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Let's say we have a directed graph with $n$ nodes and $m$ edges. For each node we want to make path that will start from this node, possibly traverse some other nodes and finish in the same node, in other words we want to make a cycle through each node. It is allowed to add edges that start and finish in the same node.

We want to use minimum number of edges.

Let's for example consider the following graph. We can add edges: $(1,1),(2,2),(3,3),(4,4)$. But that will cost us to add 4 edges, and we can make the cycles with adding only one edge $(4,1)$.

Graph I think that first we should find all the paths in the graph, and then link the last node with the first node, this will allow us to minimize the added edges, and surely will make all the nodes in the path linked in the cycle.

But the problem is find all the paths, I cannot think of the algorithm that will find us all pairs of paths, also the problem is if there is more than one path between the first and the last nodes, please give me some hints on how to solve this problem.

Also, I think that finding all paths in the graph is $NP-hard$ and it may be really slow, but the number of nodes is small, less than 20, so even solution of time complexity $O(2^N)$ are good.

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  • $\begingroup$ Your example graph is acyclic - do you consider only such kind of graphs? If yes, look at their sources and sinks $\endgroup$ – HEKTO Feb 4 '18 at 21:29
  • $\begingroup$ No, the give graph in the beginning may have cycles already, but if there are not nodes that are in cycle, we should still add edges. $\endgroup$ – someone12321 Feb 4 '18 at 21:42
  • $\begingroup$ Can you clarify the problem statement? Do you want all nodes to be on a cycle, or all edges? The minimal solutions for these cases may be different. For instance, in the graph with nodes a, b and edges (a,a), (a,b), (b,b), all nodes are on a cycle, but not all edges are. $\endgroup$ – reinierpost Feb 9 '18 at 9:30
  • $\begingroup$ All nodes should be part of cycle, or in other words: for each node there should be path that starts and finish in this node $\endgroup$ – someone12321 Feb 9 '18 at 10:53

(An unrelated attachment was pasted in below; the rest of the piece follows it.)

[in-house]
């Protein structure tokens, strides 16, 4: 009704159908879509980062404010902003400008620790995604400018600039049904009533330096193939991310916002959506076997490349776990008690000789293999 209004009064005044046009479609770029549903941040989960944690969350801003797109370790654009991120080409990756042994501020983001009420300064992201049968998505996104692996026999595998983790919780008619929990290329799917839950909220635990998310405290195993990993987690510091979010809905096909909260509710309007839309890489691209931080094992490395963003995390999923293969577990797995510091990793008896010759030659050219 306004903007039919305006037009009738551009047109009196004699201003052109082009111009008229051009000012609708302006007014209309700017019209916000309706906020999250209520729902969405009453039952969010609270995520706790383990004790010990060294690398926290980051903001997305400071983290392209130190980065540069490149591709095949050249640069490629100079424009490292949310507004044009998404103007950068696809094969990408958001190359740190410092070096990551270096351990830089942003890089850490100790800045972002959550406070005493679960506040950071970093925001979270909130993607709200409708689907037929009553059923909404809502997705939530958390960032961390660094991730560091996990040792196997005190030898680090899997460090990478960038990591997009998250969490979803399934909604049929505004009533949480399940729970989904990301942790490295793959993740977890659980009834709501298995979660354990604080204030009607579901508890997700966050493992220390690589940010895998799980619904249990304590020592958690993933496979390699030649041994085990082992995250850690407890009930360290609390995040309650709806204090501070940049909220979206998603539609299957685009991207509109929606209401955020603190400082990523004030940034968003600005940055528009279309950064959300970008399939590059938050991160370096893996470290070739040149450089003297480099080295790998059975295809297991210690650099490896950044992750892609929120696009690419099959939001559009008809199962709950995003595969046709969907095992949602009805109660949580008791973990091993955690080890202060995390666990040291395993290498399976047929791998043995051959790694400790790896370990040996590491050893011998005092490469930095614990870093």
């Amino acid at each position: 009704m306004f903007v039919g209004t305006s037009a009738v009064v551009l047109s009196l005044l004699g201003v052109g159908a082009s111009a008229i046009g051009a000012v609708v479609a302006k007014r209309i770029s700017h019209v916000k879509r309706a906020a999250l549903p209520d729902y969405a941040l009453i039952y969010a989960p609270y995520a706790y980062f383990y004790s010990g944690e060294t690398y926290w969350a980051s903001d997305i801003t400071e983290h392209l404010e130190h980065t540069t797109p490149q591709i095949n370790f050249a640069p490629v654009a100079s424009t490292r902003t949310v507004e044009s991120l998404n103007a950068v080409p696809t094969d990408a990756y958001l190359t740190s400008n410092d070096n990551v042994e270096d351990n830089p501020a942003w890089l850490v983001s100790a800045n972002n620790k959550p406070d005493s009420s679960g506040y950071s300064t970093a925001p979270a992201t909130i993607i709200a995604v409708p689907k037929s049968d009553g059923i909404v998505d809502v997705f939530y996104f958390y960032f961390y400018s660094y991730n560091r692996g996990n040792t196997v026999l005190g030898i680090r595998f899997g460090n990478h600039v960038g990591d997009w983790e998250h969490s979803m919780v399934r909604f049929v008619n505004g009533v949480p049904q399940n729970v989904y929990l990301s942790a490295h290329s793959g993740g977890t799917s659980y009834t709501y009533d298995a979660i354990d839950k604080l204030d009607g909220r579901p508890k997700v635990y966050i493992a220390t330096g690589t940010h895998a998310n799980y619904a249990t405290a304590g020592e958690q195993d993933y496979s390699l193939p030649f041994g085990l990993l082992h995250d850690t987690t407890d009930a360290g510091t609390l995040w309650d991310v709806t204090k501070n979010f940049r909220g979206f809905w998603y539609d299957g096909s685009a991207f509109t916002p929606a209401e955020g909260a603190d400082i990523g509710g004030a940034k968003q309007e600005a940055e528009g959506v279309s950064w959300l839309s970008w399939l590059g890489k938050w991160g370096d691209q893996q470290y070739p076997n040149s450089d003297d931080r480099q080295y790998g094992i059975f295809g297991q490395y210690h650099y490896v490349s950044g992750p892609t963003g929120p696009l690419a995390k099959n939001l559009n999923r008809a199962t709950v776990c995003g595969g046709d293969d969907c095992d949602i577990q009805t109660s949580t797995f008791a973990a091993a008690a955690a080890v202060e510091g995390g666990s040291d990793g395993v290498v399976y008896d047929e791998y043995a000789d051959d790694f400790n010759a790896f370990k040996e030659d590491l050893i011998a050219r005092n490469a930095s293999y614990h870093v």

• $\begingroup$ So adding a self-loop on each node would satisfy this requirement? (Except that it may not be minimal.) $\endgroup$ – reinierpost Feb 9 '18 at 16:33
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  • Find all the strongly connected components (SCC) of the original graph.
  • Replace each SCC by a single node - the resulting graph $G'$ will be acyclic.
  • Find all the sources and sinks in $G'$ - let $m$ will be a number of sources, and $n$ - a number of sinks.
  • Match sinks with sources using algorithm by Eswaran and Tarjan (see here), corrected by Raghavan (see here), then add $max(m,n)$ edges for all the matched (sink, source) pairs.
  • Replace each node, representing SCC, by this SCC.

This approach will give you a strongly connected graph provided that the original graph is connected. Your requirement to have all the nodes belonged to some cycle is more weak - for example, a set of SCC's, not connected at all or connected by single edges, satisfies your goal definition.

However, it's unclear if this more weak requirement will allow you to decrease the number of additional edges compared to the number of additional edges, given by the algorithm, described here.

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  • $\begingroup$ Let's say if we have only one source, then the edges needed to be added are the edges from the source to the sinks. But if we have more than one source we want to connect the sources between each other as in the example graph by D.W. What would be the most optimal algorithm to connect the sources between each other. $\endgroup$ – someone12321 Feb 8 '18 at 7:10
  • $\begingroup$ No, you don't need to add edges between sources - you need only edges from sinks to sources. You can use the Raghavan algorithm, but I think it's not supposed to work on disconnected graphs (like @D.W. example, removed for some reason now). $\endgroup$ – HEKTO Feb 8 '18 at 18:17
  • $\begingroup$ Another point, the definition "to be part of cycle" should be rewritten in form: for each node there should be path that starts and finish in this node $\endgroup$ – someone12321 Feb 8 '18 at 21:20
  • $\begingroup$ I don't see any difference - can you please elaborate? $\endgroup$ – HEKTO Feb 8 '18 at 21:24
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    $\begingroup$ Disconnected graphs are not a problem: just leave them disconnected! $\endgroup$ – reinierpost Feb 9 '18 at 9:32

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